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Experience of surgical subspecialty residents on general surgery rotations

  • Stephanie Sisak
    Affiliations
    Cincinnati Research on Education in Surgical Training (CREST), University of Cincinnati, Department of Surgery, 231 Albert Sabin Way, Cincinnati, OH, 45267-0558, USA
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  • Christen E. Salyer
    Affiliations
    Cincinnati Research on Education in Surgical Training (CREST), University of Cincinnati, Department of Surgery, 231 Albert Sabin Way, Cincinnati, OH, 45267-0558, USA
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  • Alexander R. Cortez
    Affiliations
    Cincinnati Research on Education in Surgical Training (CREST), University of Cincinnati, Department of Surgery, 231 Albert Sabin Way, Cincinnati, OH, 45267-0558, USA
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  • Dennis M. Vaysburg
    Affiliations
    Cincinnati Research on Education in Surgical Training (CREST), University of Cincinnati, Department of Surgery, 231 Albert Sabin Way, Cincinnati, OH, 45267-0558, USA
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  • R. Cutler Quillin III
    Affiliations
    Cincinnati Research on Education in Surgical Training (CREST), University of Cincinnati, Department of Surgery, 231 Albert Sabin Way, Cincinnati, OH, 45267-0558, USA
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  • Robert M. Van Haren
    Correspondence
    Corresponding author. Division of Thoracic Surgery, Medical Science Building. 231 Albert Sabin Way, Cincinnati, OH, 45267-0558, USA.
    Affiliations
    Cincinnati Research on Education in Surgical Training (CREST), University of Cincinnati, Department of Surgery, 231 Albert Sabin Way, Cincinnati, OH, 45267-0558, USA
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Published:October 21, 2022DOI:https://doi.org/10.1016/j.amjsurg.2022.10.044

      Highlights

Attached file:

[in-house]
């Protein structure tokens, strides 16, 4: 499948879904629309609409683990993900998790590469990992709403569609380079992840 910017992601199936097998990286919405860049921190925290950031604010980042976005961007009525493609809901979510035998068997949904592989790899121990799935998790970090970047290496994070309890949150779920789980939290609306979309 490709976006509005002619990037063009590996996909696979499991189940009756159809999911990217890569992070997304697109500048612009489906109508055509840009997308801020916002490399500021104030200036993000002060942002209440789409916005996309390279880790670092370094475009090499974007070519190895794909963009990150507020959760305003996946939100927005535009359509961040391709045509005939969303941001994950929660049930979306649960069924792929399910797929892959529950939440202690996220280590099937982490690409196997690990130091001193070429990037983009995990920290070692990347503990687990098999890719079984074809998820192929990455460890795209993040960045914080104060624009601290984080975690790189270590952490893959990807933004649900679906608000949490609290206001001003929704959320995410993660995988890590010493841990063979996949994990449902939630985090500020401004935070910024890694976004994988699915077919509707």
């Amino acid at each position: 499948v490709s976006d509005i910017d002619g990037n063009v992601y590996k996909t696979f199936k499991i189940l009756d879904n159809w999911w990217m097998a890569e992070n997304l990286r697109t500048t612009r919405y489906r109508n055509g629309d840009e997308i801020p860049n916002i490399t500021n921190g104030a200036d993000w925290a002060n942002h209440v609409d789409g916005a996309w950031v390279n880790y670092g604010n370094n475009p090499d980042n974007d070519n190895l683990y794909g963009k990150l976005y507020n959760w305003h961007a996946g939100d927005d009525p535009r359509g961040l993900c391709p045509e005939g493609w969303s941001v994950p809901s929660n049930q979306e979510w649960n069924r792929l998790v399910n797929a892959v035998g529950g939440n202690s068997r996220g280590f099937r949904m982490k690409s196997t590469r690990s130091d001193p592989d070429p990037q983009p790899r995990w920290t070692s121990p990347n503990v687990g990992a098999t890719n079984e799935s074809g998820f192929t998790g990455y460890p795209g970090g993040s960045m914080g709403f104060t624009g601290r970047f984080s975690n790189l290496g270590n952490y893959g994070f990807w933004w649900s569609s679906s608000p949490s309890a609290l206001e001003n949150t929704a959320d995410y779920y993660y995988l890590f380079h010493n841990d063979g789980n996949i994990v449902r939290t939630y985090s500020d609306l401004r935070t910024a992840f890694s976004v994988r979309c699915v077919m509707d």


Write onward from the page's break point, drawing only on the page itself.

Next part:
• Off-service rotations are an important component of surgical subspecialty training.
      • Subspecialty residents perform less cases than general surgery residents.
      • Off-service rotations for subspecialty residents are valuable despite case numbers.
      • General surgery rotations help subspecialty residents prepare for their career.

      Abstract

      Background

      Surgical subspecialty residents complete 5–6 years of training which includes general surgery rotations. A lack of data exists evaluating these rotations. This study aims to identify discrepancies in subspecialty training and improve the quality of surgical education.

      Methods

      Case logs for surgical subspecialty residents and general surgery residents at our institution were analyzed and queried for cases performed on general surgery rotations. A survey was distributed to subspecialty residents regarding their perceptions of these rotations.

      Results

      50 residents were included in the study and the majority were male (n = 27, 54%). Subspecialty residents perform fewer cases per month compared to general surgery residents (13 vs 21, p < 0.001). 75% of subspecialty residents were satisfied with their experience on general surgery rotations.

      Conclusions

      Subspecialty residents perform fewer operations on general surgery rotations. Despite this, most are satisfied with off-service rotations and believe they are an important part of their education.

      Keywords

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